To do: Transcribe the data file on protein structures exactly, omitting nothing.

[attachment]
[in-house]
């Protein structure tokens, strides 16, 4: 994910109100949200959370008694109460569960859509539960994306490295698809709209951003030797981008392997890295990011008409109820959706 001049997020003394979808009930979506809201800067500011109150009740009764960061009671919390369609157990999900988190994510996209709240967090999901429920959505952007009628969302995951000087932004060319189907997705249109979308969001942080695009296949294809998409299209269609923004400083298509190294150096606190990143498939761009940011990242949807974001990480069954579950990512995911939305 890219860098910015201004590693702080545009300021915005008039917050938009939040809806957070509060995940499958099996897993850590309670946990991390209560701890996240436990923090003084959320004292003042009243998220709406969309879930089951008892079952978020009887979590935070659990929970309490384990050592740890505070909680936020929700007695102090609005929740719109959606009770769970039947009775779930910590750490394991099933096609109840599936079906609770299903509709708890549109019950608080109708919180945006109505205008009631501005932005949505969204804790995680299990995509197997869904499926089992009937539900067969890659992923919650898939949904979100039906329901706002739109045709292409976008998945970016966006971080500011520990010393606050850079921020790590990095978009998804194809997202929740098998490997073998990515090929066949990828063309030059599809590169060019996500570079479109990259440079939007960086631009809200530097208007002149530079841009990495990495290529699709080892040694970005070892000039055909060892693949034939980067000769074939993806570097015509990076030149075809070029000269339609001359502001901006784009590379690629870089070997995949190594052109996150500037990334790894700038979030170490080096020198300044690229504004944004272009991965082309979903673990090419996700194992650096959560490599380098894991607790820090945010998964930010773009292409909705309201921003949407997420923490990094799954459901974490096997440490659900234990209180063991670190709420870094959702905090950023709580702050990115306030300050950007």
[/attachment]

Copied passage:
[in-house]
């Protein structure tokens, strides 16, 4: 994910109100949200959370008694109460569960859509539960994306490295698809709209951003030797981008392997890295990011008409109820959706 001049997020003394979808009930979506809201800067500011109150009740009764960061009671919390369609157990999900988190994510996209709240967090999901429920959505952007009628969302995951000087932004060319189907997705249109979308969001942080695009296949294809998409299209269609923004400083298509190294150096606190990143498939761009940011990242949807974001990480069954579950990512995911939305 890219860098910015201004590693702080545009300021915005008039917050938009939040809806957070509060995940499958099996897993850590309670946990991390209560701890996240436990923090003084959320004292003042009243998220709406969309879930089951008892079952978020009887979590935070659990929970309490384990050592740890505070909680936020929700007695102090609005929740719109959606009770769970039947009775779930910590750490394991099933096609109840599936079906609770299903509709708890549109019950608080109708919180945006109505205008009631501005932005949505969204804790995680299990995509197997869904499926089992009937539900067969890659992923919650898939949904979100039906329901706002739109045709292409976008998945970016966006971080500011520990010393606050850079921020790590990095978009998804194809997202929740098998490997073998990515090929066949990828063309030059599809590169060019996500570079479109990259440079939007960086631009809200530097208007002149530079841009990495990495290529699709080892040694970005070892000039055909060892693949034939980067000769074939993806570097015509990076030149075809070029000269339609001359502001901006784009590379690629870089070997995949190594052109996150500037990334790894700038979030170490080096020198300044690229504004944004272009991965082309979903673990090419996700194992650096959560490599380098894991607790820090945010998964930010773009292409909705309201921003949407997420923490990094799954459901974490096997440490659900234990209180063991670190709420870094959702905090950023709580702050990115306030300050950007």